Edwin L. Aguirre
Citing the University’s outstanding energy and environmental leadership, the state recently presented UMass Lowell with a Leading by Example award.
Established by Gov. Deval Patrick in 2007, the annual award recognizes state agencies, public universities and colleges, municipalities and individuals for their efforts in significantly reducing energy use and greenhouse gas emissions, increasing recycling and the use of renewable energy and other clean-energy and environmental quality initiatives.
The award recognizes the University for making clean energy and energy efficiency improvements over the years. For example, the North Campus Power Plant recently replaced two of its three boilers with more energy-efficient units and converted the third one from fuel oil to cleaner natural gas, reducing greenhouse gas emissions by more than 4,000 metric tons of carbon dioxide equivalent annually. The University’s zero-sort recycling program, meanwhile, has increased the solid waste recycling rate on campus by more than 376 percent, from 97 tons in 2008 to 462 tons in 2011.
The award also notes that UMass Lowell “is the first New England college or university to achieve Green Guard certification, aimed at protecting human health and improving quality of life by enhancing indoor air quality and reducing exposure to chemicals and other pollutants.”
This year’s other winners include the state’s Department of Correction and Department of Conservation and Recreation, North Shore Community College, the Merrimack Valley Planning Commission, the towns of Sutton and Scituate and residents of Norton and Sudbury.
A Campuswide Effort
“Leading by Example is a prestigious award that recognizes our multifaceted energy conservation program,” says Thomas Dreyer, UMass Lowell’s associate vice chancellor for facilities management. “We have three great reasons to conserve: It is a good business decision, it is a great example for our students, who will be the green leaders of tomorrow, and it meets the strategic goals of the governor and our University.”
Adds Paul Piraino, UMass Lowell’s energy and sustainability manager in Facilities Operations & Services: “The award elevates the University’s standing to prospective students that this is a highly technological institution with a very environmentally conscious program that will help keep the Earth a sustainable planet. Ecology, sustainability and energy conservation are highly important topics for new students looking at colleges.”
Accolades belong to people and departments across the campus, says biology Assoc. Prof. Juliette Rooney-Varga, director of UMass Lowell’s Climate Change Initiative.
“One of the most important things to recognize about this award is that it is a campuswide award — in other words, it was given to UMass Lowell in recognition of the work of many, many faculty, administrators, students and staff across the campus,” notes Rooney-Varga. “In fact, there is good reason to believe that the breadth of our work across the University is exactly why we received this award. In a remarkably short amount of time, we have been able to pull together a tremendously diverse group of people around a common cause.”
Other sustainable practices at UMass Lowell include:
- Working toward achieving the goals outlined in the University’s Climate Action Plan (CAP) by implementing projects on campus and incorporating energy and environmental awareness into academic curricula and community outreach. The CAP, signed into action by Chancellor Marty Meehan in January, commits the campus to attaining carbon neutrality by 2050.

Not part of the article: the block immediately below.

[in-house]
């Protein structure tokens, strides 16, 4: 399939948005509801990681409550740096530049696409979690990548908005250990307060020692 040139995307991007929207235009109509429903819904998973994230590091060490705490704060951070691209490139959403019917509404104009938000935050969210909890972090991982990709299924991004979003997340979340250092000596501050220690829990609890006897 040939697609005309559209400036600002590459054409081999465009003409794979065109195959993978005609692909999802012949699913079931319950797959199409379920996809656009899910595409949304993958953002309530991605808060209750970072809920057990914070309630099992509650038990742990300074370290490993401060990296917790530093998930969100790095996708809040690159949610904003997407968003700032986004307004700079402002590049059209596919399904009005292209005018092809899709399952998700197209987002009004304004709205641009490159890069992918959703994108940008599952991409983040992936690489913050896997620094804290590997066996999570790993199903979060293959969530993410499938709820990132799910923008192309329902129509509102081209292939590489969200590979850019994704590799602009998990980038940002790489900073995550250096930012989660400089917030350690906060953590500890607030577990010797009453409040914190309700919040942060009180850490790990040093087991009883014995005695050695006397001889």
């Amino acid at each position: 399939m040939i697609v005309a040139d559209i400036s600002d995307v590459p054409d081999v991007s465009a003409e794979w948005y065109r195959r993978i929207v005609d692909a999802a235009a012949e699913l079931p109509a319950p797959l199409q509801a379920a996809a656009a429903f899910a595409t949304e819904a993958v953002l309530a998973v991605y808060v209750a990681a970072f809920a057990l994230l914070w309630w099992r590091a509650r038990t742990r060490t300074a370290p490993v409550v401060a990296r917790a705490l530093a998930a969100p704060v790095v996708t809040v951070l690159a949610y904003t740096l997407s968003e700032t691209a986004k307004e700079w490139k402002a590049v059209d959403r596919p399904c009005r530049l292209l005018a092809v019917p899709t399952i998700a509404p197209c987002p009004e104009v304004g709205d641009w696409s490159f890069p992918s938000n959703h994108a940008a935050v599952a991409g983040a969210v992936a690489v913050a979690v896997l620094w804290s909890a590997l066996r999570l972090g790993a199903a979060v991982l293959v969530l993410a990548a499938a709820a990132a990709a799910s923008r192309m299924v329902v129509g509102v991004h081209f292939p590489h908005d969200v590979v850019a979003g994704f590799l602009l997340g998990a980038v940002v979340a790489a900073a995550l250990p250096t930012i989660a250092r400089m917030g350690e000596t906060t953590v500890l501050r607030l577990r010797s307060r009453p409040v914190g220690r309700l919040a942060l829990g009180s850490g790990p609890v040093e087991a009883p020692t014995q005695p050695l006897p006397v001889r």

- Installing solar photovoltaic arrays on the roofs of Costello Gym, Bourgeois Hall, Dugan Hall and Leitch Hall with a combined output of 250 kilowatts, reducing greenhouse gas emissions by 115 metric tons of carbon dioxide equivalent annually.
- Installing more than 100 real-time, building-level energy meters on campus to track electricity, gas and steam usage and identify opportunities for increasing efficiency, especially during peak hours.
- Incorporating green building principles as the University continues to grow, as demonstrated by the most recent campus addition, the Emerging Technologies and Innovation Center (ETIC), a LEED Silver building. Other LEED-certified buildings being constructed on campus are the Health and Social Sciences building, University Suites and University Crossing. These buildings are expected to reduce annual emissions by 1,670 metric tons of carbon dioxide equivalent.
The award ceremony, which was held Oct. 25 at the State House in Boston, was attended by (shown in the photo, from left) Robert Barnett, executive director of Business Administrative Services; Paul Piraino; Vice Chancellor for Finance and Operations Joanne Yestramski; Donald Lampron, director of maintenance and trades in Facilities Operations & Services; Prof. Robert Gamache of the Department of Environmental, Earth and Atmospheric Sciences; Richard Lemoine, director of Environmental and Emergency Management; Juliette Rooney-Varga and Thomas Dreyer.
“Governor Patrick has set some of the most ambitious energy efficiency and renewable energy targets in the nation, and our state and local governments are setting the pace when it comes to reaching those targets,” says Energy and Environmental Affairs Secretary Rick Sullivan. “This year’s winners are really walking the walk and taking steps that will continue to yield long-term environmental and economic dividends for years to come.”
For more information about the Leading by Example program, go to the state’s website.